communication is key. This is because throughout the process of development
variations may occur and with variation would come with an alternative cost.
This means when communicating with the project managers, site manager and contractors
you need to make sure the information in which is given to you in precise and
accurate in order to make sure that no errors are caused on your behalf. However,
failing to comply with communication throughout the different areas of
construction could lead to an inaccurate final account and errors being made on
site.

As well as that the quantity surveyor is more often than
not at the top of the construction hierarchy as well as the architect. This
means that the people who are carrying out the project from a more physical
element would come to the QS regarding specific information. This means that
through verbal communication we would then have to pass down the information in
which was being regarded to make the project successful otherwise miss
calculations and wrong dimensions could associated a practical delay and delay
the completion date which could potentially come as an additional cost to the
client.

 

3.3
Written Communication

Written communication is just as important as verbal
communication if not more important. This s because there is physical evidence
of conversations in which have been carried out which the QS can refer back to
as evidence of dates of communications in which variations and additional cost
could have occurred. The most common way for people to contact each other is
through email as it allows them to attach files however you may not be able to
receive a response straight away which is why verbal communication is just as
important.

Written communication is also important when it comes to
writing a monthly review report of the works in which have been complete this information
has to be clear and concise to make the other people linked with the project
aware of what is going on therefore the QS must be able to share their findings
in either format and so that people can refer back to the information in which
is produced at any time if they need to do so.

 

3.4.
Etc

Other important skills associated with a quantity surveyor
would be good time management. It is important that you are able to manage your
time effectively in this role because by doing so it ensures projects get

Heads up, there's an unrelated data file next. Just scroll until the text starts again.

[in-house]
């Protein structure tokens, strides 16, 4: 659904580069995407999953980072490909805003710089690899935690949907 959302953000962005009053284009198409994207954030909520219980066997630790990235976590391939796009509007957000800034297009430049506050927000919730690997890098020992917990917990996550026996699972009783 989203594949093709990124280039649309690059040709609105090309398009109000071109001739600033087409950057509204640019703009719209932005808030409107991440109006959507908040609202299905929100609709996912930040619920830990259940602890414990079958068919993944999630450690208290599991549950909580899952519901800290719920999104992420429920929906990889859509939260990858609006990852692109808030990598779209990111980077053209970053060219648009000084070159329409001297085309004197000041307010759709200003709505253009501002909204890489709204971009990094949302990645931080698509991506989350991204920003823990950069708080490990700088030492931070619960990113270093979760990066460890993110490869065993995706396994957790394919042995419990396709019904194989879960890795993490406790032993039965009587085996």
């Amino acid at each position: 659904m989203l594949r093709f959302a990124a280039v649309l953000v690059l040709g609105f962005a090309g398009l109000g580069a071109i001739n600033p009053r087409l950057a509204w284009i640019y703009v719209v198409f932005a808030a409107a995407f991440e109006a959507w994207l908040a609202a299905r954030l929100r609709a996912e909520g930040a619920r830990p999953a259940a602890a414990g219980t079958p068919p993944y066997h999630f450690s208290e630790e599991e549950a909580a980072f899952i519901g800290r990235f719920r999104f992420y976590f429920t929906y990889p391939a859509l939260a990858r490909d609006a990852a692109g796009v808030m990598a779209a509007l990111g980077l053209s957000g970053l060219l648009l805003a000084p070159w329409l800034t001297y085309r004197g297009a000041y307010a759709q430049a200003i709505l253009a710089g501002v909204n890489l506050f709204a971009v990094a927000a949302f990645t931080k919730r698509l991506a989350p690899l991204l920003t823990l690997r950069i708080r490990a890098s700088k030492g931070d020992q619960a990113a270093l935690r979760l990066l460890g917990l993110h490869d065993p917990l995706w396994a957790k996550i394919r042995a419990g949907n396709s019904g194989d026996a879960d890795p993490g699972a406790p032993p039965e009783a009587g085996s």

completed on time ad by doing this it helps to improve client relations and to
improve your reputation because they know they can rely on you to complete the
project o time failing to manage your time effectively could cause for projects
to overrun and causing an additional cost for clients as they may have to apply
for an extension of time.

Other important skills in which you will need will be to do
with problem solving. Throughout the stages of constructions maybe problems can
occur and variations to the original contract can happen and as a result of it
can cause problems. However, you will have to work under pressure to find the
best solution in order to solve it as you are in charge of the financial aspect
you ultimately have the final say on weather something will cost too much or
too little.

Another important skill which is becoming more common over
recent years is to do with your IT skills. This is because technology is
becoming more advanced any more people are becoming reliant on what it can
actually do. Within the role of a quantity surveyor more often than not tasks
are carried out on a computer regardless of the task as specific programmes
have been designed to help measure different types of materials, walls and
other aspects of the design. This allows you to work more efficiently as tasks
can be performed quicker however you may start to lack more on site experience
as you can measure the drawings to get the specification and details you need
from them.

Please see Appendix 1 in which shows a job description of a
current vacancy highlighting skills and requirements in order to be a
successful candidate.

 

 

 

 

4.1 –
Conclusion on roles and responsibilities of a QS

To conclude, the roles and responsibility of a QS can be
broken down in to various construction stages. Regarding the RIBA Plan of Work